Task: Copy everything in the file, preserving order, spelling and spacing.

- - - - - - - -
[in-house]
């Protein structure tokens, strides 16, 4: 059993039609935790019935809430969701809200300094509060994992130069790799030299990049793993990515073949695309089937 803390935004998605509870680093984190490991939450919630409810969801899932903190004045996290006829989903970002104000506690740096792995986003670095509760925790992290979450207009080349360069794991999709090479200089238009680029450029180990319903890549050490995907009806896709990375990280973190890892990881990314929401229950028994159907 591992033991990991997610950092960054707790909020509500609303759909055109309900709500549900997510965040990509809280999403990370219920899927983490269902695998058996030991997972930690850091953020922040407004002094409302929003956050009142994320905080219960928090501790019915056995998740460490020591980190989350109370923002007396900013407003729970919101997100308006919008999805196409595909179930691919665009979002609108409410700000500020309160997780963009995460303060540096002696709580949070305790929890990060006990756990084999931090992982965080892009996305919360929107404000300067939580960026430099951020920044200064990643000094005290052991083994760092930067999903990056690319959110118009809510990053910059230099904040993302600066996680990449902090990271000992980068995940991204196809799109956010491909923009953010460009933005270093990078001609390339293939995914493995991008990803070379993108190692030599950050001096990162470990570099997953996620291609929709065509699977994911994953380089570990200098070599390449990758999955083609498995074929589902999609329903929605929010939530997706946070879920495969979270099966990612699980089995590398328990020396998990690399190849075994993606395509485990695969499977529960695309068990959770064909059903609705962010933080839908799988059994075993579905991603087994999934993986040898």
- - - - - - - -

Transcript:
[in-house]
């Protein structure tokens, strides 16, 4: 059993039609935790019935809430969701809200300094509060994992130069790799030299990049793993990515073949695309089937 803390935004998605509870680093984190490991939450919630409810969801899932903190004045996290006829989903970002104000506690740096792995986003670095509760925790992290979450207009080349360069794991999709090479200089238009680029450029180990319903890549050490995907009806896709990375990280973190890892990881990314929401229950028994159907 591992033991990991997610950092960054707790909020509500609303759909055109309900709500549900997510965040990509809280999403990370219920899927983490269902695998058996030991997972930690850091953020922040407004002094409302929003956050009142994320905080219960928090501790019915056995998740460490020591980190989350109370923002007396900013407003729970919101997100308006919008999805196409595909179930691919665009979002609108409410700000500020309160997780963009995460303060540096002696709580949070305790929890990060006990756990084999931090992982965080892009996305919360929107404000300067939580960026430099951020920044200064990643000094005290052991083994760092930067999903990056690319959110118009809510990053910059230099904040993302600066996680990449902090990271000992980068995940991204196809799109956010491909923009953010460009933005270093990078001609390339293939995914493995991008990803070379993108190692030599950050001096990162470990570099997953996620291609929709065509699977994911994953380089570990200098070599390449990758999955083609498995074929589902999609329903929605929010939530997706946070879920495969979270099966990612699980089995590398328990020396998990690399190849075994993606395509485990695969499977529960695309068990959770064909059903609705962010933080839908799988059994075993579905991603087994999934993986040898």